Annie: It was fun to design a more non-classical approach to covering a scene. We had spent some time looking at films that didn't cover things traditionally. Sometimes to get safety [in editing], we covered something additionally in a way we could cut it a little more traditionally. But we would utilize slightly more unusual strategies with supporting characters, just to emphasize that we're really with her. Our DP wanted to use these lenses that gave the film sort of a '60s muted look; we just thought that was a great idea right away.
Lisa: We used the Scarlet Red, clear Cooke lenses. We looked at some paintings that were blues and greens for the look. There is a dreamy quality that we're looking for in that palette. Just a feeling like, it was real but maybe not. A bit muted. Going towards a dreamier feel, things are a little bit off.
Annie: And then in terms of filmmakers, we looked at Lynne Ramsay. We've always been inspired by Jane Campion; she's somebody who really pushes coverage and subjective experience. Someone will be shot from the very edge of the frame and it doesn't really feel odd, but it just feels different.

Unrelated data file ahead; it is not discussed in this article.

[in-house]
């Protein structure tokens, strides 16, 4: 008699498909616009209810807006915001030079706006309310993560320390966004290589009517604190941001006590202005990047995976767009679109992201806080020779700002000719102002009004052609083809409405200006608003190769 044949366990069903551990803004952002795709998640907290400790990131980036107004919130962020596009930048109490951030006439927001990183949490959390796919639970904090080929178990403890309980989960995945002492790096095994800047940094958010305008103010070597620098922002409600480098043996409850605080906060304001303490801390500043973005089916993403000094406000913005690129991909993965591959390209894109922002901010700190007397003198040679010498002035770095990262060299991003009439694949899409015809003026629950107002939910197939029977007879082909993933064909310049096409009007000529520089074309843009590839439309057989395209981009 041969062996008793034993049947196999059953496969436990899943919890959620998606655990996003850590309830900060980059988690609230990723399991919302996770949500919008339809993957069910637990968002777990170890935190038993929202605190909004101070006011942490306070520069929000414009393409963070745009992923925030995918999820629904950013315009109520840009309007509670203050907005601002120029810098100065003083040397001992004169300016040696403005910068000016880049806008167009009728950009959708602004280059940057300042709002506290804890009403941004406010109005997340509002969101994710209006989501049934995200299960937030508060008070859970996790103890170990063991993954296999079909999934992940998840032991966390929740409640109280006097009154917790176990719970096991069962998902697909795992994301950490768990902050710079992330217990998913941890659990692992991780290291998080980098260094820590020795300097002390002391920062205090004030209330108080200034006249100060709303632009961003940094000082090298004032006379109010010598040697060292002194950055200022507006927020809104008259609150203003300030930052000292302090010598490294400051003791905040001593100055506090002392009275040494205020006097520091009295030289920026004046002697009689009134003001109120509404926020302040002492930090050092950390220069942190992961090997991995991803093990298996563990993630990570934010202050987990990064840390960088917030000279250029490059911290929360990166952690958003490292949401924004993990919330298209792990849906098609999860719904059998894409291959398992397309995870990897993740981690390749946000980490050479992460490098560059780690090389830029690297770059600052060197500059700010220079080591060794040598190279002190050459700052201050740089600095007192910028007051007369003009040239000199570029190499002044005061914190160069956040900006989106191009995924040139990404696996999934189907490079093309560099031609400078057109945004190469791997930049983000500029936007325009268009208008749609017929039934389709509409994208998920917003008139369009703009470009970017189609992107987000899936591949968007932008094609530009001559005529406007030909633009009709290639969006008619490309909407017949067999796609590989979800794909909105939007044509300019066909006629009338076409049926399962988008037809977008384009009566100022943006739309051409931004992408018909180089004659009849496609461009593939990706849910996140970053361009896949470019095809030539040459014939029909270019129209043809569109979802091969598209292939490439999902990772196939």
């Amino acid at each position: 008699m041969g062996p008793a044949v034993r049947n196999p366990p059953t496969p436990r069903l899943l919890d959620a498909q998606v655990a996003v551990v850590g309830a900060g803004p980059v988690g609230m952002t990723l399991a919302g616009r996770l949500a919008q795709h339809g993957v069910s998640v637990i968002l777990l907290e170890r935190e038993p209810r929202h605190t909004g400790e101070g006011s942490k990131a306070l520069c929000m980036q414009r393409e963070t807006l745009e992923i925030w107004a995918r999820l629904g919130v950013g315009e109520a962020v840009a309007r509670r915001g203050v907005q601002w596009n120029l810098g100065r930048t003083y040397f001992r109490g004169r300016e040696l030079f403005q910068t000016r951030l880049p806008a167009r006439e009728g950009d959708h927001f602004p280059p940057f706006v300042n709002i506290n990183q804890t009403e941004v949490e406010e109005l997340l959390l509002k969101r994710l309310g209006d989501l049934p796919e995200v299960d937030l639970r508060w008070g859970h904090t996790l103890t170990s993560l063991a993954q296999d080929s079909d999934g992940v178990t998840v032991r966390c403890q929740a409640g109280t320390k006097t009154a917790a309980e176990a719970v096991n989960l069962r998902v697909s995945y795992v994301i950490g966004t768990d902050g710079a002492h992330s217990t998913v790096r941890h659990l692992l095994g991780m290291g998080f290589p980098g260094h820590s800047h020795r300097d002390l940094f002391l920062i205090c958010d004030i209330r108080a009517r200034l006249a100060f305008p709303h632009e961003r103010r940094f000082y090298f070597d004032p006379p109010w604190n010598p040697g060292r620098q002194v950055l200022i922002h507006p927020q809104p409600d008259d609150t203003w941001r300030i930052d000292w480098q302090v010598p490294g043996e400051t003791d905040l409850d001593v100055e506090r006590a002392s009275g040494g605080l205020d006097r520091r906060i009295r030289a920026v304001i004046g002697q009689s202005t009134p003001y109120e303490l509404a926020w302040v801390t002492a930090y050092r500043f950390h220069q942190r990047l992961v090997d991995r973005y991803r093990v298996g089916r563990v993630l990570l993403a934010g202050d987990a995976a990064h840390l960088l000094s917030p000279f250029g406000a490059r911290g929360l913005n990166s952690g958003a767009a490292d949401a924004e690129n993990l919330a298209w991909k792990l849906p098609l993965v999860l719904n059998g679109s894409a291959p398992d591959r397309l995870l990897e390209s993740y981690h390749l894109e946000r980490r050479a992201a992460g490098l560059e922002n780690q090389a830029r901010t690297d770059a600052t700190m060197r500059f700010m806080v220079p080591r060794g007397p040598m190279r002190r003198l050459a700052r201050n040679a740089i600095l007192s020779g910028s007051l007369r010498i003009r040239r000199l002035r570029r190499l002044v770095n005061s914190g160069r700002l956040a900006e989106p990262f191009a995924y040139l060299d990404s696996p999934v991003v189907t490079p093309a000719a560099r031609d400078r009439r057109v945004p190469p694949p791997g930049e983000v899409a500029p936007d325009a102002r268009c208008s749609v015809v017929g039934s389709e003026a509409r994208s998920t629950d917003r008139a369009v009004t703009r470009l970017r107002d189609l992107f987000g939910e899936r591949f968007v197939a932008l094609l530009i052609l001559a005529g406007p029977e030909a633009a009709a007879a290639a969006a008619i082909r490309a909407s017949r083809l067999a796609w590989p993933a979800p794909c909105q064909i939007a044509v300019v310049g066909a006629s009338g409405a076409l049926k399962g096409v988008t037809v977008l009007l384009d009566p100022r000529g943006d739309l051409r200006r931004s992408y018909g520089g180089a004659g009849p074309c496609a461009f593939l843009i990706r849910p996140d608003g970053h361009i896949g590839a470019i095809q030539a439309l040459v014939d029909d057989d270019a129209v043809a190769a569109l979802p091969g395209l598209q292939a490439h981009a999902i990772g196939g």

NFS: It's so interesting how much the subjective thing is important in this because so much of the movie is asking, "Do you really ever know someone else?" Can you guys elaborate on choosing that subjective power in film to explore this?
Lisa: I think a lot of films are very objective. For our story, we wanted the viewer to feel really close to Claire and feel like, instead of watching her go through this experience from a distance, that they're kind in there with her and they're experiencing a bit of her confusion and disorientation and unraveling.
"We are trying to take an internal shift in a character and put it on the film so you can see it. Cinematography can help pull the viewer into that experience without having to talk about it so much."